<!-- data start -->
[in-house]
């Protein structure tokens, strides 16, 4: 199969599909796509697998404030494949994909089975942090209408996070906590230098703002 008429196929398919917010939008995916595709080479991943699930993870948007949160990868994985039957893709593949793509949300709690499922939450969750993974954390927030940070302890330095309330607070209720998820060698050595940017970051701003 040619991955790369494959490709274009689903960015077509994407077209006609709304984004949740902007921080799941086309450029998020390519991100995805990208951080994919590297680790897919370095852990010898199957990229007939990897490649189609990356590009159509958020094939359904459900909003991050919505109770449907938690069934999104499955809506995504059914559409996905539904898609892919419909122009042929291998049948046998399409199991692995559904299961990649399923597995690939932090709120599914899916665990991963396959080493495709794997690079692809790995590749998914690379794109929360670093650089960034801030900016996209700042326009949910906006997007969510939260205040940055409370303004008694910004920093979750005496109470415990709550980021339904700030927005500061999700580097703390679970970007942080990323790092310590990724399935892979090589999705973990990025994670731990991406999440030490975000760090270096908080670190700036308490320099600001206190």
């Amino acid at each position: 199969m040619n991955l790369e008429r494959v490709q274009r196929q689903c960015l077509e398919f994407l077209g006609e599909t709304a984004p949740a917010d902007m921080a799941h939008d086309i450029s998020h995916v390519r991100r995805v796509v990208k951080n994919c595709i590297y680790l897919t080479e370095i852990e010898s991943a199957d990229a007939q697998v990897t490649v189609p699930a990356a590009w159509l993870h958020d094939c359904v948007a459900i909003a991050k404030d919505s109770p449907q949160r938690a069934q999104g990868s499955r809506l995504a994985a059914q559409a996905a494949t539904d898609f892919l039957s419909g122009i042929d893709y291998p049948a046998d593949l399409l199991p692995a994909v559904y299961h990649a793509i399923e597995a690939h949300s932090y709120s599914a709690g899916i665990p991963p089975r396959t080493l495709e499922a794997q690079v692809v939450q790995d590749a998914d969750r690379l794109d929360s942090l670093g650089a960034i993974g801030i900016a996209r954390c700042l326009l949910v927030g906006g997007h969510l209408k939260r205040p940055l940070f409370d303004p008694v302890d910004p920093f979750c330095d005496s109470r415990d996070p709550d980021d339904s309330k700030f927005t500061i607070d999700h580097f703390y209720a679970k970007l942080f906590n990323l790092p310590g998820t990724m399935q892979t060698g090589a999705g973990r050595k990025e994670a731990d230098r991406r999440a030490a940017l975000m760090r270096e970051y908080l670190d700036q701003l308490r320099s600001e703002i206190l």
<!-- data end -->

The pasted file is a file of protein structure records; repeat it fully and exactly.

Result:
[in-house]
């Protein structure tokens, strides 16, 4: 199969599909796509697998404030494949994909089975942090209408996070906590230098703002 008429196929398919917010939008995916595709080479991943699930993870948007949160990868994985039957893709593949793509949300709690499922939450969750993974954390927030940070302890330095309330607070209720998820060698050595940017970051701003 040619991955790369494959490709274009689903960015077509994407077209006609709304984004949740902007921080799941086309450029998020390519991100995805990208951080994919590297680790897919370095852990010898199957990229007939990897490649189609990356590009159509958020094939359904459900909003991050919505109770449907938690069934999104499955809506995504059914559409996905539904898609892919419909122009042929291998049948046998399409199991692995559904299961990649399923597995690939932090709120599914899916665990991963396959080493495709794997690079692809790995590749998914690379794109929360670093650089960034801030900016996209700042326009949910906006997007969510939260205040940055409370303004008694910004920093979750005496109470415990709550980021339904700030927005500061999700580097703390679970970007942080990323790092310590990724399935892979090589999705973990990025994670731990991406999440030490975000760090270096908080670190700036308490320099600001206190």
């Amino acid at each position: 199969m040619n991955l790369e008429r494959v490709q274009r196929q689903c960015l077509e398919f994407l077209g006609e599909t709304a984004p949740a917010d902007m921080a799941h939008d086309i450029s998020h995916v390519r991100r995805v796509v990208k951080n994919c595709i590297y680790l897919t080479e370095i852990e010898s991943a199957d990229a007939q697998v990897t490649v189609p699930a990356a590009w159509l993870h958020d094939c359904v948007a459900i909003a991050k404030d919505s109770p449907q949160r938690a069934q999104g990868s499955r809506l995504a994985a059914q559409a996905a494949t539904d898609f892919l039957s419909g122009i042929d893709y291998p049948a046998d593949l399409l199991p692995a994909v559904y299961h990649a793509i399923e597995a690939h949300s932090y709120s599914a709690g899916i665990p991963p089975r396959t080493l495709e499922a794997q690079v692809v939450q790995d590749a998914d969750r690379l794109d929360s942090l670093g650089a960034i993974g801030i900016a996209r954390c700042l326009l949910v927030g906006g997007h969510l209408k939260r205040p940055l940070f409370d303004p008694v302890d910004p920093f979750c330095d005496s109470r415990d996070p709550d980021d339904s309330k700030f927005t500061i607070d999700h580097f703390y209720a679970k970007l942080f906590n990323l790092p310590g998820t990724m399935q892979t060698g090589a999705g973990r050595k990025e994670a731990d230098r991406r999440a030490a940017l975000m760090r270096e970051y908080l670190d700036q701003l308490r320099s600001e703002i206190l």